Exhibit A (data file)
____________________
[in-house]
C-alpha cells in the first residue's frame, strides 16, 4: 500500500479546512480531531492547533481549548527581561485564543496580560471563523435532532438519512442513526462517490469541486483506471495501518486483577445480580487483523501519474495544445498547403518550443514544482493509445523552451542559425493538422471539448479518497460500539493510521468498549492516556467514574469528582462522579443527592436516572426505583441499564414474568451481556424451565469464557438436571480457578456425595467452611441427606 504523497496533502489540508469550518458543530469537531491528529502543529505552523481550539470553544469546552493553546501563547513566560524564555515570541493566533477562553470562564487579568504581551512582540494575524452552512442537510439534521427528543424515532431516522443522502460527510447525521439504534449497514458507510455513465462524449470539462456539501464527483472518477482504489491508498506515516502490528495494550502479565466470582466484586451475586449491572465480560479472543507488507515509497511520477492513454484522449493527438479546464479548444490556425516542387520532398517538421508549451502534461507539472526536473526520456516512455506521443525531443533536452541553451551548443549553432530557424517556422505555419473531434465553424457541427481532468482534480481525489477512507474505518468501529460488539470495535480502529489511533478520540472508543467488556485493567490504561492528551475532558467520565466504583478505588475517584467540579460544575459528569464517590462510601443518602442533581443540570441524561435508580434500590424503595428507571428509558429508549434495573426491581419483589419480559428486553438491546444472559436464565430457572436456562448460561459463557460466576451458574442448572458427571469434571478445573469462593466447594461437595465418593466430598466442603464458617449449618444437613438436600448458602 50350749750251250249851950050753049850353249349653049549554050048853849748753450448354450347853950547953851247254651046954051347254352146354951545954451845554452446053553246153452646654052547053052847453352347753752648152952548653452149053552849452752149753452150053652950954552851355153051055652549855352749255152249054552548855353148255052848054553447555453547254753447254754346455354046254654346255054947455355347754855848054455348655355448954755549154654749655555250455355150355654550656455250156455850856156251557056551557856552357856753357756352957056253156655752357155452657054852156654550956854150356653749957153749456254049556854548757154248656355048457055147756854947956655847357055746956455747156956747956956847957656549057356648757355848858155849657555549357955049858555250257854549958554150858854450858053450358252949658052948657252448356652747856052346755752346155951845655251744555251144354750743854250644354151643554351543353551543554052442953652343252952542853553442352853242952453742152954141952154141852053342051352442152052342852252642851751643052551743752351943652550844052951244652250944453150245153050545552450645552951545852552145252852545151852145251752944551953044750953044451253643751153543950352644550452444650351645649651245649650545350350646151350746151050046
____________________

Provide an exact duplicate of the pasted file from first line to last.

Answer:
[in-house]
C-alpha cells in the first residue's frame, strides 16, 4: 500500500479546512480531531492547533481549548527581561485564543496580560471563523435532532438519512442513526462517490469541486483506471495501518486483577445480580487483523501519474495544445498547403518550443514544482493509445523552451542559425493538422471539448479518497460500539493510521468498549492516556467514574469528582462522579443527592436516572426505583441499564414474568451481556424451565469464557438436571480457578456425595467452611441427606 504523497496533502489540508469550518458543530469537531491528529502543529505552523481550539470553544469546552493553546501563547513566560524564555515570541493566533477562553470562564487579568504581551512582540494575524452552512442537510439534521427528543424515532431516522443522502460527510447525521439504534449497514458507510455513465462524449470539462456539501464527483472518477482504489491508498506515516502490528495494550502479565466470582466484586451475586449491572465480560479472543507488507515509497511520477492513454484522449493527438479546464479548444490556425516542387520532398517538421508549451502534461507539472526536473526520456516512455506521443525531443533536452541553451551548443549553432530557424517556422505555419473531434465553424457541427481532468482534480481525489477512507474505518468501529460488539470495535480502529489511533478520540472508543467488556485493567490504561492528551475532558467520565466504583478505588475517584467540579460544575459528569464517590462510601443518602442533581443540570441524561435508580434500590424503595428507571428509558429508549434495573426491581419483589419480559428486553438491546444472559436464565430457572436456562448460561459463557460466576451458574442448572458427571469434571478445573469462593466447594461437595465418593466430598466442603464458617449449618444437613438436600448458602 50350749750251250249851950050753049850353249349653049549554050048853849748753450448354450347853950547953851247254651046954051347254352146354951545954451845554452446053553246153452646654052547053052847453352347753752648152952548653452149053552849452752149753452150053652950954552851355153051055652549855352749255152249054552548855353148255052848054553447555453547254753447254754346455354046254654346255054947455355347754855848054455348655355448954755549154654749655555250455355150355654550656455250156455850856156251557056551557856552357856753357756352957056253156655752357155452657054852156654550956854150356653749957153749456254049556854548757154248656355048457055147756854947956655847357055746956455747156956747956956847957656549057356648757355848858155849657555549357955049858555250257854549958554150858854450858053450358252949658052948657252448356652747856052346755752346155951845655251744555251144354750743854250644354151643554351543353551543554052442953652343252952542853553442352853242952453742152954141952154141852053342051352442152052342852252642851751643052551743752351943652550844052951244652250944453150245153050545552450645552951545852552145252852545151852145251752944551953044750953044451253643751153543950352644550452444650351645649651245649650545350350646151350746151050046